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A study for the Interior Department found it is more cost-effective to try to prevent fires than to just extinguish them once they erupt.
In a 2010 blaze in Arizona, for example, researchers found that the fire cost about $135 million. They calculated that every dollar spent on basic prevention, such as trimming dead branches and carting out downed trees, could have saved $10 in firefighting costs.
One of the study’s co-authors, Diane Vosick of Northern Arizona University’s Ecological Restoration Institute, likened the removal of old and easily ignitable trees — whether by prescribed burns or mechanical harvesting — to vaccinating people against a deadly disease.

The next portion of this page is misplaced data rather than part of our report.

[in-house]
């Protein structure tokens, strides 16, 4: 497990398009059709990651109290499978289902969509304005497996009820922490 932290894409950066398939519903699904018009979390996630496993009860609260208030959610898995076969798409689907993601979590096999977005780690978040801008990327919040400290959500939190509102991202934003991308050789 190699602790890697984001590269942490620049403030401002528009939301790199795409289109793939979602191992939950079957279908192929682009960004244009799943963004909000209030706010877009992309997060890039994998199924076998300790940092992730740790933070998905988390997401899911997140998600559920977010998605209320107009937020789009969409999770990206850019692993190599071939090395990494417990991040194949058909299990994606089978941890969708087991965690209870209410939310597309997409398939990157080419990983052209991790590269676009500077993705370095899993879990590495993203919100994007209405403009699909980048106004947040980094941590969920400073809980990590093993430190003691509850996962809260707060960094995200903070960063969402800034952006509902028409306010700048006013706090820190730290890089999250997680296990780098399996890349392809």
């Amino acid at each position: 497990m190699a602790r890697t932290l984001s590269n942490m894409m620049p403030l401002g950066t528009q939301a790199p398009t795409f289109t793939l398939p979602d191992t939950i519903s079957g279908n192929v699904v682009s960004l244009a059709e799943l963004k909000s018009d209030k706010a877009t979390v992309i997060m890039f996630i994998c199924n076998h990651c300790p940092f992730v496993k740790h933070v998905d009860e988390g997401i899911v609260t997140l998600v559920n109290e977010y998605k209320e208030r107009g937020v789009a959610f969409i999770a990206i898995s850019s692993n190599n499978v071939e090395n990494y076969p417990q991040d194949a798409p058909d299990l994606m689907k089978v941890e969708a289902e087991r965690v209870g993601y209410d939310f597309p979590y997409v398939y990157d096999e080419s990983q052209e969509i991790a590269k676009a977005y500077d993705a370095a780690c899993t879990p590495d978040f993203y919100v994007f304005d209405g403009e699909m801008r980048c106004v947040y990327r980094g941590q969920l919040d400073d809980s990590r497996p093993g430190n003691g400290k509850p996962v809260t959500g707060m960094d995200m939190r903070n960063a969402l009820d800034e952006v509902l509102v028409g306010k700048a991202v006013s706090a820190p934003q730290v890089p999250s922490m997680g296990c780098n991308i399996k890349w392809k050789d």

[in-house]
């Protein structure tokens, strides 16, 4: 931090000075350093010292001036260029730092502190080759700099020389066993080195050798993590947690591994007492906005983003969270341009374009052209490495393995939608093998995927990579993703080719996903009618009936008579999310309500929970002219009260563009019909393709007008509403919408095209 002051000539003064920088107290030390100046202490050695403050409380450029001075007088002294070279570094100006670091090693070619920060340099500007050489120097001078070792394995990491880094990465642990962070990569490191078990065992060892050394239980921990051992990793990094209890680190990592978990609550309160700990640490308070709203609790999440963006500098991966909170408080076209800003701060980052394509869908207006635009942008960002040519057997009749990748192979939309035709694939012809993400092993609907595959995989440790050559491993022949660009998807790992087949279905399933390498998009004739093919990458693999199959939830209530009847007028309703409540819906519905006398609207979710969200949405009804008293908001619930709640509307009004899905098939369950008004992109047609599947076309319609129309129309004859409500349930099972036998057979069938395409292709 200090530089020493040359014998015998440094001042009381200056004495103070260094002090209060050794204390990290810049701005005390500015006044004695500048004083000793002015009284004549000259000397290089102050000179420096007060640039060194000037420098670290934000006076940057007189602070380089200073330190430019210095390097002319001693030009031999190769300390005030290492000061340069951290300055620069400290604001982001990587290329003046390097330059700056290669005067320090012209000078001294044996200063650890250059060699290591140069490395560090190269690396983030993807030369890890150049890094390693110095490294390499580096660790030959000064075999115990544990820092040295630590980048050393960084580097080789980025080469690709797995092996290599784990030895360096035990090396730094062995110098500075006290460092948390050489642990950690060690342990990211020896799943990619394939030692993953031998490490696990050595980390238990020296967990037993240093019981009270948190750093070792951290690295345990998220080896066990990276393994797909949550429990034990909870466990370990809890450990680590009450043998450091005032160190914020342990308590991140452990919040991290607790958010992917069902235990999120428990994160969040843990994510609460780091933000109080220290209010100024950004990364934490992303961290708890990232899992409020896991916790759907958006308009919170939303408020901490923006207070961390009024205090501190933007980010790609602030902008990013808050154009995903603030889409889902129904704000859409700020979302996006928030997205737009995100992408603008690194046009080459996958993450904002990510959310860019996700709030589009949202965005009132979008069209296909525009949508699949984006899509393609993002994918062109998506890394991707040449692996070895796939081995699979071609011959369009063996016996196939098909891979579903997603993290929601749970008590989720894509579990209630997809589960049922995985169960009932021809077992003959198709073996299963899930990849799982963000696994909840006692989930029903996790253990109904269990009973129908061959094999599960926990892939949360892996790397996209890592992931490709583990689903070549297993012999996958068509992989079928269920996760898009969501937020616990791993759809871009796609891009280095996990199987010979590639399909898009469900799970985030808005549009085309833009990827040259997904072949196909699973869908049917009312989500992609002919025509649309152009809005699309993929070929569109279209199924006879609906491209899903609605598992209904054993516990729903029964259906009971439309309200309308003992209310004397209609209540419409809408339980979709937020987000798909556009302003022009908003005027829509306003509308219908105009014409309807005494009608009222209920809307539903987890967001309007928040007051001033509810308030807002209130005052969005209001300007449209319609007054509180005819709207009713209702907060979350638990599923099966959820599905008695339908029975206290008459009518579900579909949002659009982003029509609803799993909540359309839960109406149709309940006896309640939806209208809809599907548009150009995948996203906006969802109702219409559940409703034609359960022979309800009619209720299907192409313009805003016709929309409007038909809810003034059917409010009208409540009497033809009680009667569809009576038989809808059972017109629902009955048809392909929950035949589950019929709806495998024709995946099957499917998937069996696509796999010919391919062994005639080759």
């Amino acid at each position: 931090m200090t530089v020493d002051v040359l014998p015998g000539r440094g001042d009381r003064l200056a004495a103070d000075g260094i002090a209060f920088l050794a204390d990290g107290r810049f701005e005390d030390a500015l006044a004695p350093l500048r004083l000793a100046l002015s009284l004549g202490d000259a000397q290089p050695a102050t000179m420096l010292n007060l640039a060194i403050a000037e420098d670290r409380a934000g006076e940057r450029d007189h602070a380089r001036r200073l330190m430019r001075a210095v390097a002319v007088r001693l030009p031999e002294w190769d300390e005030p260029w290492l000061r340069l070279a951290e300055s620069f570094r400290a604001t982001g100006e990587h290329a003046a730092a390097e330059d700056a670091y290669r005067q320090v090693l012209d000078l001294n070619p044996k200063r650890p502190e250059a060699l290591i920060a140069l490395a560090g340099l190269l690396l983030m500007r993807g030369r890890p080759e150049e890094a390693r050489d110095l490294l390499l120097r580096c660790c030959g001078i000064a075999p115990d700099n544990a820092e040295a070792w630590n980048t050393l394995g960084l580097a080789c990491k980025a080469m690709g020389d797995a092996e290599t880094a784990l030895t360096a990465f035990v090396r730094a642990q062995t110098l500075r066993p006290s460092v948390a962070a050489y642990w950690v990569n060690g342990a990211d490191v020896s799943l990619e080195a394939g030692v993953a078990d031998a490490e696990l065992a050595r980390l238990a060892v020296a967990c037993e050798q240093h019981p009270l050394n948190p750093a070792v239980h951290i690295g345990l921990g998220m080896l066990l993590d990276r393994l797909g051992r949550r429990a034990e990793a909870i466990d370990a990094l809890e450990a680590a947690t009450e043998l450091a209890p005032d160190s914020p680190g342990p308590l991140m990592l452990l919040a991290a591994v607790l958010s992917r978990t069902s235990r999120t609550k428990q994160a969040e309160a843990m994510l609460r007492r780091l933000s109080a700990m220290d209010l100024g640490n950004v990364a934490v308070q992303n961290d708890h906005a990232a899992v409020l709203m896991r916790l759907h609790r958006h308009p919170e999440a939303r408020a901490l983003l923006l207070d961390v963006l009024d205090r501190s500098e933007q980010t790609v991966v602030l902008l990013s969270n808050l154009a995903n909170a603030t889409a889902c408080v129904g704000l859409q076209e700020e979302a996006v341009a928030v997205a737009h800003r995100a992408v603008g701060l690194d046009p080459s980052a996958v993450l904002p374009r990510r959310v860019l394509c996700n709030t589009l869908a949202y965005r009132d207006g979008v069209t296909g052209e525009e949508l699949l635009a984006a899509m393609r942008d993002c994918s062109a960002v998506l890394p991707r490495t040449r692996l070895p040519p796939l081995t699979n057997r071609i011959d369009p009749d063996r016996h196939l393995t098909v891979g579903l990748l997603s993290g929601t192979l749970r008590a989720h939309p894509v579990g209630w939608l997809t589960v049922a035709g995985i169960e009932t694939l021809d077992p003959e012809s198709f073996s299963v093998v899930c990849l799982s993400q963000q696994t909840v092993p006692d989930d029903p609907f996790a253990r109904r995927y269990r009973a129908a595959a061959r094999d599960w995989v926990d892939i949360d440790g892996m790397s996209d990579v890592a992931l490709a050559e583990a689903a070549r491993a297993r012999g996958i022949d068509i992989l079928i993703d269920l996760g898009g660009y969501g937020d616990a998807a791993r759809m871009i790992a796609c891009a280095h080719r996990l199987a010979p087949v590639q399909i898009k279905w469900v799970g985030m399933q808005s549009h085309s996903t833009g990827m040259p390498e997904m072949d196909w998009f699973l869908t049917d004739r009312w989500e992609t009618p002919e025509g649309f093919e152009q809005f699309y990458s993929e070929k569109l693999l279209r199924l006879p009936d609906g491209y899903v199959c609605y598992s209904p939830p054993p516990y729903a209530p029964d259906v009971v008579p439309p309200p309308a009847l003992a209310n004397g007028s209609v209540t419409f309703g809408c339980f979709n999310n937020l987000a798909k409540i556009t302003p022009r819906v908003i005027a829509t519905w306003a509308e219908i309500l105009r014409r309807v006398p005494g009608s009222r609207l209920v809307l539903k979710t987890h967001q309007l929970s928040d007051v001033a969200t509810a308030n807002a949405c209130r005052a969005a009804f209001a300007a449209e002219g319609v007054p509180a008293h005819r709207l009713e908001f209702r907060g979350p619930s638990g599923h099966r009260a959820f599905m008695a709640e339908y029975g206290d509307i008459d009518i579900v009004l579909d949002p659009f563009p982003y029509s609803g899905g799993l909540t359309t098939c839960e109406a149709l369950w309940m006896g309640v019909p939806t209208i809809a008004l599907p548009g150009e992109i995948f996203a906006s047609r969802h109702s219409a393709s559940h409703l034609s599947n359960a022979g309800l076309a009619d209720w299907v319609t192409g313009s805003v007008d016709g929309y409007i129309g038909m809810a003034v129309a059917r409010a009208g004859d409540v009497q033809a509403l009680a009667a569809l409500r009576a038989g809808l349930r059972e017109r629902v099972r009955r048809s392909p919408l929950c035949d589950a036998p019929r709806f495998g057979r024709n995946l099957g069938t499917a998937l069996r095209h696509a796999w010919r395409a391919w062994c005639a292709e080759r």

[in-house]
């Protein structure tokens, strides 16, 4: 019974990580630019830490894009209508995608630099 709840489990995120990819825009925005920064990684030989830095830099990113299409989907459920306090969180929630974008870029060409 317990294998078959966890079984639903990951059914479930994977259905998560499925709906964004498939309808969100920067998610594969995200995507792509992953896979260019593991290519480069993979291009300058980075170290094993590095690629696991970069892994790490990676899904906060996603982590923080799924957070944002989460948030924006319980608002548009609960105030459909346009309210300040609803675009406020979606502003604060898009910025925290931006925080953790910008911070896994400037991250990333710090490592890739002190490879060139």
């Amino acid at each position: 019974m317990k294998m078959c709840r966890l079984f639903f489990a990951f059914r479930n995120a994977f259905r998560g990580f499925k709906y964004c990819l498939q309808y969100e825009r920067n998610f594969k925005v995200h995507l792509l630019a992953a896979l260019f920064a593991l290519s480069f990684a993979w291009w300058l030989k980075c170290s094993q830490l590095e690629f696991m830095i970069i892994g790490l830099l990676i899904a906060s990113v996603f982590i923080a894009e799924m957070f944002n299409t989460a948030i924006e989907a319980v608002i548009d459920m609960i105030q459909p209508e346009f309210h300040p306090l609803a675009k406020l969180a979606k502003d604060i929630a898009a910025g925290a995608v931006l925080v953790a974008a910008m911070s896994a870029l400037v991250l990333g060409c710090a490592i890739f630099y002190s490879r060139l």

"We know what to do and the investment up front is much easier than the aftermath, which the poor people of Colorado are dealing with right now," Vosick said.
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